Mumbai: The government bond market seems to be in a firm bear grip. The yield on the benchmark 10-year paper has already crossed 8% and bond dealers expect it to reach 8.25-8.40% in next two-three months as they say there is a little incentive left to trade in the market.
Earlier on Thursday, dealers were expecting either a 50 basis point hike in the cash reserve ratio (CRR) that commercial banks keep with the Reserve Bank of India (RBI), or in interest rate, or even both, when the central bank announces its monetary policy on 29 April. But RBI surprised the banking community by announcing a 50 basis points hike in CRR on Thursday itself. Hundred basis points make one percentage point.
Oversupply: RBI has auctioned Rs11,500 crore worth of bonds after last week’s Rs23,000 crore bond and T-bill sales, including MSS bonds. (Photo: Harikrishan Katragadda/ Mint)
Rising inflation rate, currently ruling at a three-year high of 7.41%, much higher than RBI’s comfort zone of 5%, and huge supply of bonds under the government’s borrowing programme as well as the market stabilization scheme (MSS), are the two main factors that have been pushing up the bond yields. The government borrows from the market every year to bridge its fiscal deficit. Parliament allowed creating the MSS bonds to soak up excess liquidity from the financial system.
Fearing an impending rate hike, which will further push up the bond yields, traders are not taking large positions in the market. US lender JPMorgan Chase and Co. has said in a recent research note that the 10-year bond yield will reach 8.4% by June. The bank cited “outsized issuance, limited investor demand and an unfriendly monetary policy backdrop” as the reasons for the bond yield to head north.
RBI has auctioned Rs11,500 crore worth of bonds after selling Rs23,000 crore of bonds and treasury bills, including the MSS bonds, last week.
For fiscal year 2009, the government plans to borrow Rs1.45 trillion from the market. It has also increased the ceiling of MSS bonds to Rs2.5 trillion. Out of the regular borrowing programme, Rs96,000 crore, or 66%, is scheduled to be issued in the first half of the fiscal year.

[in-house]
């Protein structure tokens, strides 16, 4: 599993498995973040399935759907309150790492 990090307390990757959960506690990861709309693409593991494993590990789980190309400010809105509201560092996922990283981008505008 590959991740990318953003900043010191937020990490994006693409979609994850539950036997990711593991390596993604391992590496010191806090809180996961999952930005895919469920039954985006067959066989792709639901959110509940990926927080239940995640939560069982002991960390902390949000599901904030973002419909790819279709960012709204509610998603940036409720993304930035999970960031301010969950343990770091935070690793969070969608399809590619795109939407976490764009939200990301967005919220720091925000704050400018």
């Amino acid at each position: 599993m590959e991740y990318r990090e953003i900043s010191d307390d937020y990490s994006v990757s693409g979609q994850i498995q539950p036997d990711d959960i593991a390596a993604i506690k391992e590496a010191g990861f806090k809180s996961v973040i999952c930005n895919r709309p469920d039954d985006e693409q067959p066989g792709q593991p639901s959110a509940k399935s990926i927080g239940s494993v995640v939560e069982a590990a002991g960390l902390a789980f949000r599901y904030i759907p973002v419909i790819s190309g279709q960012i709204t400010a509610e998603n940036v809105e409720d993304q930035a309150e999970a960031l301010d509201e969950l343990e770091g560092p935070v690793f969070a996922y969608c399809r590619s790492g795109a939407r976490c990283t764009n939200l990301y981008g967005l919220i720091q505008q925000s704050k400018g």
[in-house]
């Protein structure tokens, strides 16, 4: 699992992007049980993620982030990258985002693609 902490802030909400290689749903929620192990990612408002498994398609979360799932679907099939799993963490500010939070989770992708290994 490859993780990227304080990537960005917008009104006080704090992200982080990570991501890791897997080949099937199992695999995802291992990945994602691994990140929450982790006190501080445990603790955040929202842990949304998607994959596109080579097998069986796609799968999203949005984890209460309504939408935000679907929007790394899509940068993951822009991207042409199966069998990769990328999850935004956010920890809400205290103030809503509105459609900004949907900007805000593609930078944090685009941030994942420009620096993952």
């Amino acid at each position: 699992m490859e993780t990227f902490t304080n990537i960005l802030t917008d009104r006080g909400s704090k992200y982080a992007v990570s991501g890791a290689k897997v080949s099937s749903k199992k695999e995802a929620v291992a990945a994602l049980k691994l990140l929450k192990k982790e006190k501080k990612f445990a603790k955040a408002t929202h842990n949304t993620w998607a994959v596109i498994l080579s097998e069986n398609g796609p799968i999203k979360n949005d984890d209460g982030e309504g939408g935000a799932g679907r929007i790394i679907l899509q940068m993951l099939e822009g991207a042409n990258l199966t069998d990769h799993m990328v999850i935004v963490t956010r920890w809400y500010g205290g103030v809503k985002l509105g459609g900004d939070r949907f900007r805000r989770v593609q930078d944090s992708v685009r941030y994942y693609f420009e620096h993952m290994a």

In the last week of January, when bond dealers were expecting a rate cut, the yield on the 10-year paper dipped to 7.34%, and many financial firms, including public sector banks that were sitting tight on their bond holdings for a year, took advantage of the dipping bond yields to book profits. Bonds prices and their yields move in opposite directions.
The scenario changed in March, when liquidity tightened due to the advance tax outflow, and inflation started rising. “There is no sign of inflation rate easing. In fact, the market is expecting that the inflation will touch 8% in the next couple of weeks,” said J. Moses Harding, executive vice-president and head (wholesale banking group) at private sector lender IndusInd Bank Ltd.
Joydeep Sen, vice-president of advisory desk for fixed income at banking group BNP Paribas, blames the government’s Rs60,000 crore farm debt waiver and its Sixth Pay Commission recommendations to raise government salaries for the rising yields.
According to Harding, the market had already factored in a 50 basis point hike in CRR, and if that happens, the bond yield would not move much and may remain range-bound at 7.95-8.05%. If some further monetary measures are taken, the yield might move to 8.15-8.25%, he said.
Sen of BNP Paribas is, however, bullish on the bond market in the long run. “Over the long term, I am bullish on the bond market. Globally, interest rates are softening, our growth rates are tapering down and the inflation rate should come down going forward, which would boost the market sentiments.”
JPMorgan’s forecast of 8.40% yield by June does not take into account a possible rate hike. “Our base case scenario is not for interest hike. If interest rate hike happens, we probably would be looking at a greater upside,” said an analyst with the bank, who did not wish to be named.
Interestingly, the continued growth of the economy is also playing spoilsport. “People were expecting the economy to slow down, but it really didn’t. The industrial figures released last week were more than what the market expected. It seems the bond market is not liking the continued growth of the country,” said the treasury head of a public sector bank, who also did not wish to be identified.
When the economy slows down, investors rush to bonds for a safe haven. India’s index of industrial production rose 8.6% in February, up from 5.8% in January.